at 590. If the ALJ does not give a treating source's
opinion controlling weight, the ALJ will assign weight after
applying several factors, such as the length and nature of
the treatment relationship, the degree to which the opinion
is supported by the record as a whole, and any other factors
that support or contradict the opinion. 20 C.F.R.
§§ 404.1527(c)(1)-(6). The Commissioner must also
consider, and is entitled to rely on, opinions from
non-treating doctors. See SSR 96-6p, at *3
(“In appropriate circumstances, opinions from State
agency medical and psychological consultants and other
program physicians and psychologists may be entitled to
greater weight than the opinions of treating or examining
to Ms. Peake's argument, the ALJ properly evaluated Dr.
Burroughs's opinions. Dr. Burroughs opined that Ms. Peake
had “symptoms consistent with a Major Depressive
Disorder” and “experience[d] decreased energy,
insomnia, decreased motivation, anxiety, guilt, and
occasional hallucinatory experiences.” (Tr. 362). In
addition, Dr. Burroughs opined that Ms. Peake “had
‘extreme' difficulty in carrying out detailed
instructions and maintaining attention and concentration for
extended periods; working in proximity to others; completing
a normal workweek; and performing at a consistent
pace.” (Tr. 35); see (Tr. 360). Moreover, Dr.
Burroughs opined that Ms. Peake had
“‘moderate' difficulties in carrying out even
short and simple instructions, sustaining a routine, making
simple work-related decisions, completing a normal workday,
responding appropriately to changes in work setting, setting
goals independently, and in social functioning
generally.” (Tr. 35, 360-61). Furthermore, Dr.
Burroughs opined that Ms. Peake “was disabled from
December 13, 2013, through December 13, 2015.” (Tr.
assigned Dr. Burroughs's opinions “little”
and “no” weight because they were inconsistent
with the medical evidence. Id. (assigning
“little” weight to Dr. Burroughs's Mental
Capacity Assessment, and “no weight” to Dr.
Burroughs's Medical Report Form). As an initial matter,
Dr. Burroughs issued these opinions only fifteen days after
she began treating Ms. Peake. (Tr. 360-62, 371-72). As a
result, her treatment relationship supports an assignment of
lesser weight, since she lacks the type of longitudinal
relationship warranting greater deference. Lang v.
Astrue, Civ. No. TJS-11-1909, 2013 WL 425064, at *3 (D.
Md. Feb. 1, 2013) (characterizing a five-month treating
relationship as “short-term” and “far from
substantial”). Additionally, Dr. Burroughs's Mental
Capacity Assessment and Medical Report Form consist of brief
“checkbox form opinion[s]” that provide limited
opportunity for narrative assessment or citation to the
medical record. (Tr. 35); see Brown ex rel. A.W. v.
Comm'r of Soc. Sec., No. CIV. SAG-12-52,
2013 WL 823371, at *2 (D. Md. Mar. 5, 2013) (noting that
“it would be difficult for an ALJ to assign any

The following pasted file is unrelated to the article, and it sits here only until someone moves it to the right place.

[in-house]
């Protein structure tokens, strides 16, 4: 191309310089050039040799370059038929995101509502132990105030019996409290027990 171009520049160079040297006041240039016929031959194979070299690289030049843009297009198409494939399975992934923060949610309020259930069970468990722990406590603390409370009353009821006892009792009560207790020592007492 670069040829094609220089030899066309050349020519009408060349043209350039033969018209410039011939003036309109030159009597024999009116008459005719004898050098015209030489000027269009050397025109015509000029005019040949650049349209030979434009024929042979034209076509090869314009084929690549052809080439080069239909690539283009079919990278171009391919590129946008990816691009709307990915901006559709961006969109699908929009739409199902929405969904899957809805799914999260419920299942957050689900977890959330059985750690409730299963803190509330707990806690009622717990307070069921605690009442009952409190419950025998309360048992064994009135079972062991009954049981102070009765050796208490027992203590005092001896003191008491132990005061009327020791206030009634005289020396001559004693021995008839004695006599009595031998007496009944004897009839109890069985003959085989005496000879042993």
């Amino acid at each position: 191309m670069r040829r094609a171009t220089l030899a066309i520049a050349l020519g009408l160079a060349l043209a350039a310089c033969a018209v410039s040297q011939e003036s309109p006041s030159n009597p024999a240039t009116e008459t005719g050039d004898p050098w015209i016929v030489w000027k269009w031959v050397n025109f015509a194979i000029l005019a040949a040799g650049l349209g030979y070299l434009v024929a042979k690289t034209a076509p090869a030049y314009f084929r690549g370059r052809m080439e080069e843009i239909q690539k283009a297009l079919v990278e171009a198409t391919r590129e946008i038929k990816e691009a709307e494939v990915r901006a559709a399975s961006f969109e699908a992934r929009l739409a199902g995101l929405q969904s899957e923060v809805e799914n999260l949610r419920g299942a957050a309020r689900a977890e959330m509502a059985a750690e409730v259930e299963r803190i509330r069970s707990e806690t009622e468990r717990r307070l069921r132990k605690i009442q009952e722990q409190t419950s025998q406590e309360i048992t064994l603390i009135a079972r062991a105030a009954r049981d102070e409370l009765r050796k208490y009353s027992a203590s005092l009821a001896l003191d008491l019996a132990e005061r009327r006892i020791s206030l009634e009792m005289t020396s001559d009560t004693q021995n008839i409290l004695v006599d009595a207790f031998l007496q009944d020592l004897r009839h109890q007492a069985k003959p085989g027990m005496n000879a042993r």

meaningful weight to opinions devoid of evidentiary
support”); see also Beitzell v.
Comm'r, Soc. Sec. Admin., No. CIV.
SAG-12-2669, 2013 WL 3155443, at *3 (D. Md. June 18, 2013)
(upholding the ALJ's assignment of weight and noting that
the treating physician's assessment “provided no
narrative explanation for the limitations proposed in the
form”). Regardless, the ALJ noted that Dr.
Burroughs's Mental Capacity Assessment was
“inconsistent with [Ms. Peake's] mental status
examinations showing either no or only mild abnormalities,
including normal concentration and memory, good eye contact,
and cooperative attitude.” (Tr. 35). Moreover, the ALJ
noted that Ms. Peake's admitted daily activities were in
“stark contrast to the extensive limitations assessed
by Dr. Burroughs.” Id. (noting Ms. Peake's
admission that “she had friends and left the house
regularly for household needs”). Furthermore, regarding
Dr. Burroughs's Medical Report Form, the ALJ assigned
“no weight” to Dr. Burroughs's conclusion
that Ms. Peake was disabled, noting that her determination
“express[es] an opinion on the ultimate issue of
disability, which is an administrative finding reserved to
the [ALJ].” Id. These inconsistencies, in
addition to others cited by the ALJ, provide sufficient
justification for the ALJ's decision to accord
“little” and “no” weight to Dr.
Peake also argues that the ALJ failed to consider the factors
outlined in 20 C.F.R. §§ 404.1527(c)(1)-(6) when
assigning weight to Dr. Burroughs's opinions. The
regulations require an ALJ to assess several factors when
determining what weight to assign to the medical opinions
presented. 20 C.F.R. § 404.1527(c). These factors
include: the examining relationship between the physician and
the claimant; the treatment relationship between the
physician and the claimant; the specialization of the
physician; the consistency of a medical opinion with the
record as a whole; and the extent to which a medical opinion
is supported by evidence. 20 C.F.R. §§
404.1527(c)(1)-(5). Upon review of the record, I find that
the ALJ properly considered the factors required under the
regulations. Specifically, the ALJ cited Dr. Burroughs's
medical records, which denote her status as Ms. Peake's
treating physician, and indicate that she has treated Ms.
Peake since February 4, 2014. (Tr. 35); see (Tr.
362, 371). The ALJ then found that Dr. Burroughs's
opinions were inconsistent with the medical evidence. (Tr.
35). Considering the entirety of the ALJ's
analysis, I find that the ALJ properly applied the
regulations in assigning weight to Dr. Burroughs's
opinions, and that his findings are supported by substantial
reasons set forth herein, Ms. Peake's Motion for Summary
Judgment (ECF No. 15) is DENIED and Defendant's Motion
for Summary Judgment (ECF No. 17) is ...